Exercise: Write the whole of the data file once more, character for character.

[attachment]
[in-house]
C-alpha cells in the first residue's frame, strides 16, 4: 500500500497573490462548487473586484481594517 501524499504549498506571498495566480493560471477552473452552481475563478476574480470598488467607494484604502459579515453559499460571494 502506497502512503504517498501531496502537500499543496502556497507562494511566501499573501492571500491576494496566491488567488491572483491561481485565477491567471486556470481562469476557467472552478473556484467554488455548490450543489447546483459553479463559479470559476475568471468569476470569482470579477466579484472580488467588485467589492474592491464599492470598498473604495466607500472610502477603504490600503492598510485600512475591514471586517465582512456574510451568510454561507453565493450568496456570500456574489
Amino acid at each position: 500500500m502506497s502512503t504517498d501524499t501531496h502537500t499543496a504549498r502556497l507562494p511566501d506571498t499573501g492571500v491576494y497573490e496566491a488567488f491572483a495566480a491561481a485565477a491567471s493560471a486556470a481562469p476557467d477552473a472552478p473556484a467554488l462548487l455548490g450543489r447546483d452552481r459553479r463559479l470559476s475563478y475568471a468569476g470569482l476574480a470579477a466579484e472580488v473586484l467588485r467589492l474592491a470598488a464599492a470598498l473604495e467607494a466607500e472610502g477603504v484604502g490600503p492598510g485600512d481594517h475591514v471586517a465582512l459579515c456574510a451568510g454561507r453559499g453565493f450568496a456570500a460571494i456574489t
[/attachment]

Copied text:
[in-house]
C-alpha cells in the first residue's frame, strides 16, 4: 500500500497573490462548487473586484481594517 501524499504549498506571498495566480493560471477552473452552481475563478476574480470598488467607494484604502459579515453559499460571494 502506497502512503504517498501531496502537500499543496502556497507562494511566501499573501492571500491576494496566491488567488491572483491561481485565477491567471486556470481562469476557467472552478473556484467554488455548490450543489447546483459553479463559479470559476475568471468569476470569482470579477466579484472580488467588485467589492474592491464599492470598498473604495466607500472610502477603504490600503492598510485600512475591514471586517465582512456574510451568510454561507453565493450568496456570500456574489
Amino acid at each position: 500500500m502506497s502512503t504517498d501524499t501531496h502537500t499543496a504549498r502556497l507562494p511566501d506571498t499573501g492571500v491576494y497573490e496566491a488567488f491572483a495566480a491561481a485565477a491567471s493560471a486556470a481562469p476557467d477552473a472552478p473556484a467554488l462548487l455548490g450543489r447546483d452552481r459553479r463559479l470559476s475563478y475568471a468569476g470569482l476574480a470579477a466579484e472580488v473586484l467588485r467589492l474592491a470598488a464599492a470598498l473604495e467607494a466607500e472610502g477603504v484604502g490600503p492598510g485600512d481594517h475591514v471586517a465582512l459579515c456574510a451568510g454561507r453559499g453565493f450568496a456570500a460571494i456574489t